A 60 μg aliquot of protein heated for 10 minutes in sample buffer was used per lane. Proteins were resolved by SDS–PAGE, and electrotransferred to nitrocellulose membranes. The nitrocellulose membranes were blocked overnight in 5% milk in Tris buffered saline with 1% Tween (TBST) and incubated with the primary antibody in 5% milk/TBST (HE-12 at 1:10, H-145 at 1:100) at 4°C for 3 hours. After washing 4×5 minutes at room temperature a secondary antibody coupled to HRP (Dako) was added and incubated for 1 hour. Detection of proteins was performed using ECL Western Blotting Detection Reagents (Amersham Biosciences, Buckinghamshire, UK).40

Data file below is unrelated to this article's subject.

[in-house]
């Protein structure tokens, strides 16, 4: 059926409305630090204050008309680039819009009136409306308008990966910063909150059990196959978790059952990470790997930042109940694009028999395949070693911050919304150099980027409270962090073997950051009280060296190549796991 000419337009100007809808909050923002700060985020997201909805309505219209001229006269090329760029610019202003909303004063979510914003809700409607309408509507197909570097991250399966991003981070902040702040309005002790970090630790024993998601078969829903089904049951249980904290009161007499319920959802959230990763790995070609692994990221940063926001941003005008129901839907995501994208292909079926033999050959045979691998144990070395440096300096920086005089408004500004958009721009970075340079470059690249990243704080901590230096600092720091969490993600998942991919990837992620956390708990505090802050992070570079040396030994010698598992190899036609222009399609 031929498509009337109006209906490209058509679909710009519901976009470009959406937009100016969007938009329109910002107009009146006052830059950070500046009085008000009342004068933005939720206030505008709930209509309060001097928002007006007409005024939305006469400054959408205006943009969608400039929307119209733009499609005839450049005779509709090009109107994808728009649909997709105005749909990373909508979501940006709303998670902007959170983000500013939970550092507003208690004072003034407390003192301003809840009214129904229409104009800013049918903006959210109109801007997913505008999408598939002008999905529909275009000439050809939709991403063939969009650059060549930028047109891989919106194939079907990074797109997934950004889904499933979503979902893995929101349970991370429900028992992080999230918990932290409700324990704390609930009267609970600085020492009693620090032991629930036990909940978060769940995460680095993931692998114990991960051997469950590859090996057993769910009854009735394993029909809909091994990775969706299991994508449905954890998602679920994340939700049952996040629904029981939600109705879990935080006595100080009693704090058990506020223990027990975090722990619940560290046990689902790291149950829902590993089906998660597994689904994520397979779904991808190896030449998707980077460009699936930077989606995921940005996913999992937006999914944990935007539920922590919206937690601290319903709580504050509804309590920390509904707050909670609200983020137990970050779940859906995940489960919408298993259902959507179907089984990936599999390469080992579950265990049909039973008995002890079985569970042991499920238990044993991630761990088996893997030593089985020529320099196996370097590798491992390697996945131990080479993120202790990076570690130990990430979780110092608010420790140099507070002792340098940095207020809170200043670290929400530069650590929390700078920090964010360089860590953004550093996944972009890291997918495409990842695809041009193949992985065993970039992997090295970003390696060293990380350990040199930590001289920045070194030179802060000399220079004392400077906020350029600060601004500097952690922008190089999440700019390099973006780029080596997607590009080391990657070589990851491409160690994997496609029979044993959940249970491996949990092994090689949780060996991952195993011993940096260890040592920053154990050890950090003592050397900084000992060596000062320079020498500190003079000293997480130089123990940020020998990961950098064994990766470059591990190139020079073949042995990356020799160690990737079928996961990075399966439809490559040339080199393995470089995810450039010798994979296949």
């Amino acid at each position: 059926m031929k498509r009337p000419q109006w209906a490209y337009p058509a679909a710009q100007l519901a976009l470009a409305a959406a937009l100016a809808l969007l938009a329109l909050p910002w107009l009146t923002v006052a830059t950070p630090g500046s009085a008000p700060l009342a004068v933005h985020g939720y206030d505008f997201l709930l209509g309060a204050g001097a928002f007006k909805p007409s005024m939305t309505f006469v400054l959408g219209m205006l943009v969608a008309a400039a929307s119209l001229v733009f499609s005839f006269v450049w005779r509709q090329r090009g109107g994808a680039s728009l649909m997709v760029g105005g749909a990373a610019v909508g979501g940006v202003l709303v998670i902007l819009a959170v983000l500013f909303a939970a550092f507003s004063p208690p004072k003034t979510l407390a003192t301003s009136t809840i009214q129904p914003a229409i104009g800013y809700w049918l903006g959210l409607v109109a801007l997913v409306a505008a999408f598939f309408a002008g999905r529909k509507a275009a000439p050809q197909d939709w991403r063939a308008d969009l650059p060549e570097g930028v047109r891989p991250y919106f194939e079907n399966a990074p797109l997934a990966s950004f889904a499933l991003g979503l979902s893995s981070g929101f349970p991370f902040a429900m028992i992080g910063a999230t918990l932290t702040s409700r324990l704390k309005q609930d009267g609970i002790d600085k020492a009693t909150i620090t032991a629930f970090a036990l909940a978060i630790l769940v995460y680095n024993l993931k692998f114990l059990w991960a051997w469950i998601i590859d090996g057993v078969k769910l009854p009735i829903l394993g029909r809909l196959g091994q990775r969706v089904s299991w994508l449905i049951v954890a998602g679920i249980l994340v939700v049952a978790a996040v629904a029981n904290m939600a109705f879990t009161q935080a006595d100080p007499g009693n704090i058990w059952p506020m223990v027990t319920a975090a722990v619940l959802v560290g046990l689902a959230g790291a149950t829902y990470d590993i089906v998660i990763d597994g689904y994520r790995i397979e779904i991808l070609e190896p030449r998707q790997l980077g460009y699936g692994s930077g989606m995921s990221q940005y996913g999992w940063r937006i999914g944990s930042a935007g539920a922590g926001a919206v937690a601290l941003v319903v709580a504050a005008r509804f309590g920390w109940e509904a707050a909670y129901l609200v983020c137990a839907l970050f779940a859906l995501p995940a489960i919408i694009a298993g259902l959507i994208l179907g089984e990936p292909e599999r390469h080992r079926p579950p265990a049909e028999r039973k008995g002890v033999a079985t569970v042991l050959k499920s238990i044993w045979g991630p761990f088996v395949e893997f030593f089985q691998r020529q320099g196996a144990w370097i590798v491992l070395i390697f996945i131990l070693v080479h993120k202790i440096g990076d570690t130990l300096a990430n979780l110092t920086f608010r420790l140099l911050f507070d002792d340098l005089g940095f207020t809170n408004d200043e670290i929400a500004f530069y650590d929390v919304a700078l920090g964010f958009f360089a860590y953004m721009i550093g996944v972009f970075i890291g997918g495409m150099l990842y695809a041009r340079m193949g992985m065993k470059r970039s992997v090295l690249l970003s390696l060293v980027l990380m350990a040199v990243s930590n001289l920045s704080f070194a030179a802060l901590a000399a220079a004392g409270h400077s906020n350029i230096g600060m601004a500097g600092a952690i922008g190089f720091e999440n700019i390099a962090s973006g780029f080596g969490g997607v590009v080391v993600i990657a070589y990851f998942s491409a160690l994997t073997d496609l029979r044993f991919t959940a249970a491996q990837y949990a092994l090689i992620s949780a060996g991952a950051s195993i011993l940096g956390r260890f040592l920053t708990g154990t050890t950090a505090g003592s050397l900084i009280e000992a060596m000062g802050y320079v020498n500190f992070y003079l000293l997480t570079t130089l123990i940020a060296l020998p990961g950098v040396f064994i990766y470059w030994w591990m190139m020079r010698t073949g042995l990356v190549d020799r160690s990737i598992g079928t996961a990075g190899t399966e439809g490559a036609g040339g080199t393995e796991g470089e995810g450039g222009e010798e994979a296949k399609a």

The SPSS V.11.5 software package was used for statistical analysis including χ2 tests, cumulative survival curves with the univariate Kaplan–Meier method and the stepwise Cox regression approach (proportional hazard model) to identify prognostic significance.41 All clinical variables were included in this multivariate analysis. A χ2 test was applied to the groups of gastric cancer to determine whether the differences found between antibodies were statistically significant and a binary logistic regression model was used to adjust for diffuse histology.


Overexpression of cyclin E

The prevalence of cyclin E overexpression was assessed in 184 early-onset gastric cancers, 118 conventional gastric cancers and 28 stump cancers using immunohistochemistry. This was carried out using an antibody directed towards the N-terminus (recognising full length cyclin E only), and an antibody directed towards the C-terminus (recognising both full length and LMW isoforms of cyclin E). Thus cases with C-terminal staining but no N-terminal staining contain only the LMW isoforms of cyclin E.